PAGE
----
19. u all can read the news regarding astross II at the kosmo newspaper website.the news comeout about 2 days ago.

    Yes it was written by Zaki. So I think its kosher. Lets hope they get more reloads…not just launchers!

  20. No issue really brother. Surely you got the news on the procurement.
    Gua caya lu la that you know Weststar!

  21. im hoping the chief put into consideration buying the new tactical round develop by avibras.i read in the wiki,avibras develop the missile as an option to BGM tomahawk,got a naval version also call X-300 but still under development.the land missile i think already in service with brazilian army and marines.

    The problem is that if even the Brazilian has the 300km range missile and if we get it (a big if) we don’t have the range to conduct a test firing. Yes I know it could be done in Brazil but we need to fire one or two locally to make sure it will work in anger especially its accuracy

  22. east malaysia got plenty of untouched area,we still can use it think,if cannot we can use south china sea to conduct a test firing.if im not mistaken the earlier test we fired the rocket to the sea also.

    For something with 300km range, we need a range of around 1,000 square km and we dont have that kind space available and also the sophisticated tracking system.
    Yes Sabah and Sarawak have vast space and seas, thats why>>..

  23. Why ask a foreign company such as Blenheim Capital to do the offset for us? Surely Mindef knows what offsets to ask and making sure they are delivered.

    Mindef paid about RM2 billions for the 2xAvibras MLRS regiments but one has to wonder why not even a single offset was given to Malaysia by them.Could it be that the Avibras MLRS technology like South Africa, the technology comes from one particular country in the Middle East?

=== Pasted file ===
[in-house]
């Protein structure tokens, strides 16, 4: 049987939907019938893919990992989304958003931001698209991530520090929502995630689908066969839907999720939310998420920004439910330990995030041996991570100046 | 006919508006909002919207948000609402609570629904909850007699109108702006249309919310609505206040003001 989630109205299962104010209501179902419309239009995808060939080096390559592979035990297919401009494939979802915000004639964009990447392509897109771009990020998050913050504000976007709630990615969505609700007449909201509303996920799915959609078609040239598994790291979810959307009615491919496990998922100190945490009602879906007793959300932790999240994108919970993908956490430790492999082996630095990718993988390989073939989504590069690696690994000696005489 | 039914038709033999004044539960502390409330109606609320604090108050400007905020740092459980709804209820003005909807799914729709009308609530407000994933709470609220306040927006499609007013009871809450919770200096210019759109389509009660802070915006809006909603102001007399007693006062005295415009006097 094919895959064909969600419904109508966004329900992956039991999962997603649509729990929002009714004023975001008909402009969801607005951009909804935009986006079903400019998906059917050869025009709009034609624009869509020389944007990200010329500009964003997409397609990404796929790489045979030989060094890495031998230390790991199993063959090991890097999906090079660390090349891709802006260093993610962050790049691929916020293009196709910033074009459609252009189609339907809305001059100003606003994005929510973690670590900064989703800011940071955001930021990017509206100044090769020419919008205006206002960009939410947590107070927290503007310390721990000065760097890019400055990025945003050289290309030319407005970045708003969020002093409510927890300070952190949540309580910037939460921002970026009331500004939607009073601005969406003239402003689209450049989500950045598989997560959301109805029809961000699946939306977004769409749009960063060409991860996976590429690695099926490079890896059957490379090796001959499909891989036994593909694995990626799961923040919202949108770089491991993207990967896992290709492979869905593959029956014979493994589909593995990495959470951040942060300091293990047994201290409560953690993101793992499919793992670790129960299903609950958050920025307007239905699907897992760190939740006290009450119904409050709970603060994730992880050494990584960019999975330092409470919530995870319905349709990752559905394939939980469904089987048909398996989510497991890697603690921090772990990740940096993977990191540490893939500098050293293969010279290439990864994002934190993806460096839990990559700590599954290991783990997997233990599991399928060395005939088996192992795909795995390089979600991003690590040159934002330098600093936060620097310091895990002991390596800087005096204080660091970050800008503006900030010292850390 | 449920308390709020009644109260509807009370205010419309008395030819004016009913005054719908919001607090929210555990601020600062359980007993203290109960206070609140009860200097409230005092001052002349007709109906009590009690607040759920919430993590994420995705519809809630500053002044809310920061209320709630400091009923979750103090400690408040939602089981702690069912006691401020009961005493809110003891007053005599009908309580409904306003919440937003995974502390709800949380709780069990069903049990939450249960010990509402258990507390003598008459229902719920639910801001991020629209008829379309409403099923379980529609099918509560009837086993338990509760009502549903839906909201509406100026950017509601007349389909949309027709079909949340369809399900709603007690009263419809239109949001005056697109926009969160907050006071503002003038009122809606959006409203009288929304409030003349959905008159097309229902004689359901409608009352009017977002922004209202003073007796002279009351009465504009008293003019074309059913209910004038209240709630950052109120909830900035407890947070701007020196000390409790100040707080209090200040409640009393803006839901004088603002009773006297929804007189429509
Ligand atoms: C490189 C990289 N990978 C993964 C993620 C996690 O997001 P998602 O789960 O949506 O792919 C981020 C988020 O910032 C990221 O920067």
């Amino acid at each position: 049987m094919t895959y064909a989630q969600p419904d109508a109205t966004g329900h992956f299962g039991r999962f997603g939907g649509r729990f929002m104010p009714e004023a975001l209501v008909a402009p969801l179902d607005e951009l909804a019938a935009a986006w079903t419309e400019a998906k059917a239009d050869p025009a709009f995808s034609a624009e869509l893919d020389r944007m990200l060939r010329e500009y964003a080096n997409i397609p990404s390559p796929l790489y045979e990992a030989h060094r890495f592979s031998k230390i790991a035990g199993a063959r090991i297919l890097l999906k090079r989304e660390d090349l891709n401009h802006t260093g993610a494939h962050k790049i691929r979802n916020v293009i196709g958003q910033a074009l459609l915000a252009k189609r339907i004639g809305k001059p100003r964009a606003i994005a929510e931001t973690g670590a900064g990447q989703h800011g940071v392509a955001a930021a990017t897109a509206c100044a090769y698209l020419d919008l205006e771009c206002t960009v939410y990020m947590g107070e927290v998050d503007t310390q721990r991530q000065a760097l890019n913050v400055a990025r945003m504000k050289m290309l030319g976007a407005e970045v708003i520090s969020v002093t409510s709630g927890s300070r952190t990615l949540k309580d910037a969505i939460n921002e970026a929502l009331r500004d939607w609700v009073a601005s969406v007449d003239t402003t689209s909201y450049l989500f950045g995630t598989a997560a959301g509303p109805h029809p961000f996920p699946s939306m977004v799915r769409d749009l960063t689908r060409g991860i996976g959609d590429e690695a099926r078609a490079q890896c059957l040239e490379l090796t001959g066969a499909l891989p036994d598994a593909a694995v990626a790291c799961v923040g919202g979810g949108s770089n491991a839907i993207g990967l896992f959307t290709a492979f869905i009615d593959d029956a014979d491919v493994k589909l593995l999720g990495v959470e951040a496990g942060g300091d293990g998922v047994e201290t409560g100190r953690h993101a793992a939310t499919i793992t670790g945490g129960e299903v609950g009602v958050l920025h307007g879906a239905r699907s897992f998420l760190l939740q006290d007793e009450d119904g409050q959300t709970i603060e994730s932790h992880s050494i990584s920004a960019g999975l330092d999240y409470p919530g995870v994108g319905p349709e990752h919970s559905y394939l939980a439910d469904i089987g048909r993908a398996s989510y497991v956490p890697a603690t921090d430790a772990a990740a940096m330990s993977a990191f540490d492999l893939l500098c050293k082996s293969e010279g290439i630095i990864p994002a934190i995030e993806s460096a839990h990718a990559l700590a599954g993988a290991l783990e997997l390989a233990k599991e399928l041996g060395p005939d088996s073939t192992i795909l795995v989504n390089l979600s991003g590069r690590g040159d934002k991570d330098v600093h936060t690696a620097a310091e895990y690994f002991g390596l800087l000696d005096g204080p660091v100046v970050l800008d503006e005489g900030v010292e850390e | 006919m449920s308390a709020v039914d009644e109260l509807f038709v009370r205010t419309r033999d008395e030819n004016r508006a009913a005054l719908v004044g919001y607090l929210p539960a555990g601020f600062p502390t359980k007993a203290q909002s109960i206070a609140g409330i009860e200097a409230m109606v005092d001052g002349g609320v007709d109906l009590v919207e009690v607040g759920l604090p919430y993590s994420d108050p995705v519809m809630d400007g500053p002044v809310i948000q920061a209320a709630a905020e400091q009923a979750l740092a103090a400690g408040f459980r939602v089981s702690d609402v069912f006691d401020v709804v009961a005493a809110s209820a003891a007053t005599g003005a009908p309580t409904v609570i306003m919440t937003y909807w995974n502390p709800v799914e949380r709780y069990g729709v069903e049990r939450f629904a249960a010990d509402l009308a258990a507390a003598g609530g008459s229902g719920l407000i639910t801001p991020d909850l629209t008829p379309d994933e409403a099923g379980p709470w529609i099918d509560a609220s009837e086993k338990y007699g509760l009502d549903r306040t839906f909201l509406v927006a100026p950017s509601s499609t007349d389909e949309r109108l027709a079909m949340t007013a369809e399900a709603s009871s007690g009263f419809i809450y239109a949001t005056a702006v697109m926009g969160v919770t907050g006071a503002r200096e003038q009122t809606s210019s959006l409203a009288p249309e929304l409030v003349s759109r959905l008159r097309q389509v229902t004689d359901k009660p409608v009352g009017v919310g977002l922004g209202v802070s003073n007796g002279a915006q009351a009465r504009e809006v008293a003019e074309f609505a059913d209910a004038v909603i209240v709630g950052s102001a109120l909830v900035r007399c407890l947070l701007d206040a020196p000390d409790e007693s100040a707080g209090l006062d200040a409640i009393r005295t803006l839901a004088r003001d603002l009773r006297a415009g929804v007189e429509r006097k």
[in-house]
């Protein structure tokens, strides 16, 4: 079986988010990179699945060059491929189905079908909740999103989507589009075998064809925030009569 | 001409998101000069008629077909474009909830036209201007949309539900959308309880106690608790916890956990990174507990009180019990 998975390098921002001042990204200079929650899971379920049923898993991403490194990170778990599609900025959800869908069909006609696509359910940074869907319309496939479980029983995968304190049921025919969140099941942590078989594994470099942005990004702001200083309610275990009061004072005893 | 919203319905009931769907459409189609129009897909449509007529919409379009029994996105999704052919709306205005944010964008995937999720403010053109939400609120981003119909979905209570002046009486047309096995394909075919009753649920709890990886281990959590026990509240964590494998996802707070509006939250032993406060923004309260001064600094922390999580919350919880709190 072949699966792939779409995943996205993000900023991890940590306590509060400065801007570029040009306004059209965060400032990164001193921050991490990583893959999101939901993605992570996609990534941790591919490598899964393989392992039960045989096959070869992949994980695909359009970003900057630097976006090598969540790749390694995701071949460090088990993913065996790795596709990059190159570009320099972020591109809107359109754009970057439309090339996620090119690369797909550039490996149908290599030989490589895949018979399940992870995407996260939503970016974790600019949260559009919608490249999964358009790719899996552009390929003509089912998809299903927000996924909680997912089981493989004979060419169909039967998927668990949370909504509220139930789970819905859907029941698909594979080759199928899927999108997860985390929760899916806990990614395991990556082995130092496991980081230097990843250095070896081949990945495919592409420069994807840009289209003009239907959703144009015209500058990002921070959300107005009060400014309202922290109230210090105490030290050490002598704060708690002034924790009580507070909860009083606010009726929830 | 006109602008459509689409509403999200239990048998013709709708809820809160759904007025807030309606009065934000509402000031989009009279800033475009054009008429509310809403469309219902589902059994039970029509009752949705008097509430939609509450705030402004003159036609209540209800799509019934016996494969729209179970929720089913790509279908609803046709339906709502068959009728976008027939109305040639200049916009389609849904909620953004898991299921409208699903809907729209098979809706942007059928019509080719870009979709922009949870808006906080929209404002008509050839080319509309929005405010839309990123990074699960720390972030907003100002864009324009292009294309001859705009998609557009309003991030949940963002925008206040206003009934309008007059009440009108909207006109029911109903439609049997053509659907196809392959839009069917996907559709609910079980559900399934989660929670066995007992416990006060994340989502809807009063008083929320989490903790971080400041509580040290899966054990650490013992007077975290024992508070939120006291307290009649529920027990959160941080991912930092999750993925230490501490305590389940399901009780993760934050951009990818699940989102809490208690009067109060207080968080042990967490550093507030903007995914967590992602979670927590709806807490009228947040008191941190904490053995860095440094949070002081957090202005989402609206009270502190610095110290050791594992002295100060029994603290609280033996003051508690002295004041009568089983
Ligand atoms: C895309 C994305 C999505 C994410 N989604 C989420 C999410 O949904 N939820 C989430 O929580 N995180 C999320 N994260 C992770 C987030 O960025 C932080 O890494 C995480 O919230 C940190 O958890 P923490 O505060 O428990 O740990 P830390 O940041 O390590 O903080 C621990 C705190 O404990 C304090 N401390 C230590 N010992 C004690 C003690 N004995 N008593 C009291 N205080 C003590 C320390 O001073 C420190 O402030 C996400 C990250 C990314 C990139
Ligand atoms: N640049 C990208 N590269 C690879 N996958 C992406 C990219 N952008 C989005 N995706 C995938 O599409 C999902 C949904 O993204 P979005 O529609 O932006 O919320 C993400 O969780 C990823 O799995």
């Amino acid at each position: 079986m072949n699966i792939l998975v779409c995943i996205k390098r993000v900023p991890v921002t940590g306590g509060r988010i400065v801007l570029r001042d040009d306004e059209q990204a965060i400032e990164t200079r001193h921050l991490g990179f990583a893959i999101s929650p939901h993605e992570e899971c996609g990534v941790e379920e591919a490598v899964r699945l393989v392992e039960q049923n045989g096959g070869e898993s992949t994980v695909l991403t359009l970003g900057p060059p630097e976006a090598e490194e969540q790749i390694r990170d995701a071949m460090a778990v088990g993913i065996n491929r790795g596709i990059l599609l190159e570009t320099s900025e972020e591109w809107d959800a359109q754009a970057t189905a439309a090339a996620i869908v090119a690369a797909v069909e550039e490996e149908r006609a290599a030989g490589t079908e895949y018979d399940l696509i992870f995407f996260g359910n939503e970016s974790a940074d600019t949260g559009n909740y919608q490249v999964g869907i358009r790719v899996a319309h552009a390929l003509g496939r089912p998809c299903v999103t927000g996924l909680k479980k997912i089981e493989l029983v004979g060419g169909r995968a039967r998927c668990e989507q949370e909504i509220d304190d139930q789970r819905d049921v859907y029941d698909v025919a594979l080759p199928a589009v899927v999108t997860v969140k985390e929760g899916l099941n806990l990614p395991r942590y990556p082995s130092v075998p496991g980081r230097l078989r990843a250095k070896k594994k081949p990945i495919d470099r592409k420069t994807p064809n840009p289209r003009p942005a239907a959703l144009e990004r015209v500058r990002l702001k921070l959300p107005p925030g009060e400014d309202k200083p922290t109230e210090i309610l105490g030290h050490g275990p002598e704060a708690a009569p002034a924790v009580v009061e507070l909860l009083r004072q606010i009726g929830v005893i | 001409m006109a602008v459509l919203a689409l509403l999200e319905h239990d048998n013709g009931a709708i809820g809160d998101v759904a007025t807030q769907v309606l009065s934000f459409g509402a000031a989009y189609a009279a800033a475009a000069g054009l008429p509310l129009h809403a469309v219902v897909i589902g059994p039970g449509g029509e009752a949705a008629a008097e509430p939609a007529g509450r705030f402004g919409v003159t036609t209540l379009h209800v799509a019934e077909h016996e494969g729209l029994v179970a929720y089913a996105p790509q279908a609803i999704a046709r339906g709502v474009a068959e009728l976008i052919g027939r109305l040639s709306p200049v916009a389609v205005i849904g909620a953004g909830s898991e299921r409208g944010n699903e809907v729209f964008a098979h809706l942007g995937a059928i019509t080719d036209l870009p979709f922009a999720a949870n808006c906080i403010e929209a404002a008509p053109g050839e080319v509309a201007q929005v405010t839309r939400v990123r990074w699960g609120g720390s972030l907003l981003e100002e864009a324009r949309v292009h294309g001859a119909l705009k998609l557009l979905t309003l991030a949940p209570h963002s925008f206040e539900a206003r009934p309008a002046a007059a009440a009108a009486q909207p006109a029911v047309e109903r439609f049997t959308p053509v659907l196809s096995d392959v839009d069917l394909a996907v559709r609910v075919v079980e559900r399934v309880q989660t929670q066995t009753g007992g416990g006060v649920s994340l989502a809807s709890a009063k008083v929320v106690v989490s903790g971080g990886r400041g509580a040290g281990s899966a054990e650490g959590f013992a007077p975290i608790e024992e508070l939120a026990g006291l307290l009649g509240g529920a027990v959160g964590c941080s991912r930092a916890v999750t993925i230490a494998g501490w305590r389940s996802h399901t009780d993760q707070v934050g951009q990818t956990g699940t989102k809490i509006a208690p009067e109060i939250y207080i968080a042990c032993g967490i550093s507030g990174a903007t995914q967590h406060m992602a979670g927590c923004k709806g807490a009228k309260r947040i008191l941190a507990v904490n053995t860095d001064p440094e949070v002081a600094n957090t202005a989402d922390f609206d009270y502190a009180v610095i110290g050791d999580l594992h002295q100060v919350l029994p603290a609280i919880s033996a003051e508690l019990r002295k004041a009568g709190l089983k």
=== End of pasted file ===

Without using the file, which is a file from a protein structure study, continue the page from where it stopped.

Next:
Because apparently we dont have the set skills for such financial transactions.
    As whether or not the Avibras technology is actually Israeli, I have no idea but it must be said that the IDF is more into SPH and their MLRS is the US one

  24. Israel has been making and selling long range guided rockets and non-guided rockets which are designed to be fitted into Himars and MLRS though. An example is the >130km Extra guided rockets.

    Apart Israel, I don’t think other customers with MLRS or HIMARS would want to use the 130km guided rocket as it may be illegal under the procurement deal. I believe the 130km rockets were designed for the Russian design launchers and copied by everyone else including the Turks

  25. FPDA does not cover East Malaysia in the technical sense but I’m suppose an argument can be made that the security interests of Peninsula Malaysia is compromised if East Malaysia falls. I can assure you that it is in nobody’s interests, least of all Singapore’s, to see East Malaysia in the hands of a belligerent power.

    Just look at the recent security developments in the region. Do you think China is the only issue. The most influential strategic players in the region (in particular US, Singapore and Australia)have shown their hands time and again. Myanmar is now in US/Singapore’s orbit as is Vietnam. Singapore is re assuming its role as the Gibraltar of the East – this time for US warships. US can and will be able to deploy from Darwin in large numbers, not too far from Jakarta. The Philippines routinely challenges China. Interesting times.

    Despite ominous headlines most of the current issues in Spratlys are most meant for domestic consumption, though I must admit that it could turn nasty very quickly. Both Myanmar and Vietnam are interesting from strategic and tactical POV.

  26. It is almost certain Avibras Brazil acquired the MLRS technology from another country since they have no track record in this field. If Avibras is not working with the US, Western and Eastern Europe or China in the development of missile technology, then it must be Israel that provide the technology. No surprise that the British middle man that represents Avibras in Malaysia is a Jew too.